‘wrong’, ‘absurd’ or ‘I do not like your statements’ may look like criticism

to the student.

 Negative non-verbal reinforcement: On some occasions, a teacher

uses negative non-verbal reinforcements like angry glares, threat of a

slap. Such negative non-verbal reinforcements too should be avoided.

Precautions for skill of reinforcement are as follows:

 Same words or statements should not be repeated again and again. There

should be a variety of words.

 Excessive use of reinforcement should be avoided. It may remove its


 It should be used for all the students and not only for the intelligent ones.

 Appropriate words and statements should be used.

 While using reinforcement for one student, it should be kept in mind that other

student should not feel inferior because of the statement made.

(d) Skill of questioning

The process of asking questions during classroom teaching is considered to be the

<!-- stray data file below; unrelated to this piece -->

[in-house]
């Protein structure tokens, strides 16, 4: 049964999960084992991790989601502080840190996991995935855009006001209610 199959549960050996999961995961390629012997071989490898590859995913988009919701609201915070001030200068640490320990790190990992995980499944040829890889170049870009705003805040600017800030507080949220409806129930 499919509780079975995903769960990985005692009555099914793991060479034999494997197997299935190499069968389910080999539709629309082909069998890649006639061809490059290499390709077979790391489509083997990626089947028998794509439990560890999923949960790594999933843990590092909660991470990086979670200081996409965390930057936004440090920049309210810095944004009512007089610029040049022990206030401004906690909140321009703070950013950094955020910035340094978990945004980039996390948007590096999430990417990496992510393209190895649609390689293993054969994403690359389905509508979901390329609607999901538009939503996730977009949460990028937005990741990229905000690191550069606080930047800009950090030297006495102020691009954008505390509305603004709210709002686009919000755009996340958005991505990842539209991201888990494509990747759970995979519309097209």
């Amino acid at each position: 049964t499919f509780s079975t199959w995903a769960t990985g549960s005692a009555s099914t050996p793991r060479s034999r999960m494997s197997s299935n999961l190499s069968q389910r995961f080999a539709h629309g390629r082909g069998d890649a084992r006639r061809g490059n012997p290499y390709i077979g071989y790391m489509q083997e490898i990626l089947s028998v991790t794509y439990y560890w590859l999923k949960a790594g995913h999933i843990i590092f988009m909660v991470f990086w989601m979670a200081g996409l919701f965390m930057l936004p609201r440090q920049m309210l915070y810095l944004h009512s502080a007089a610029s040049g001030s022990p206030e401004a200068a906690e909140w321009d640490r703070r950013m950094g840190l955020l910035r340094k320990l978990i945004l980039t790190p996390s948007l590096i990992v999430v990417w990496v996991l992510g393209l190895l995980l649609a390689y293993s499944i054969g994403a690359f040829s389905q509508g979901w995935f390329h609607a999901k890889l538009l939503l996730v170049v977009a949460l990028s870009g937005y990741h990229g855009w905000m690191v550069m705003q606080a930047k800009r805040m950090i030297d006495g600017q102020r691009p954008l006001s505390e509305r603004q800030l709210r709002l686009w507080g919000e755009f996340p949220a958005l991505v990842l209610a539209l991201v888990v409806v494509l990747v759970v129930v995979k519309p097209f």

most important part of teaching. It makes students more thoughtful and they become

able to understand the depth of the subject. Various aspects are studied by asking

questions. It makes the student active and alert in the ongoing process of teaching.

It also helps a teacher in gaining knowledge about previous awareness and entry

behaviour of students, their interest and attitude towards the subject, and the topic in

hand. Adequate questioning skills may help a teacher in effectively interacting with

his students.

Following are the main components of the skill of questioning:

 Quality of questions: Questions can serve the required purpose only

when they are framed with care by the teacher. So the following points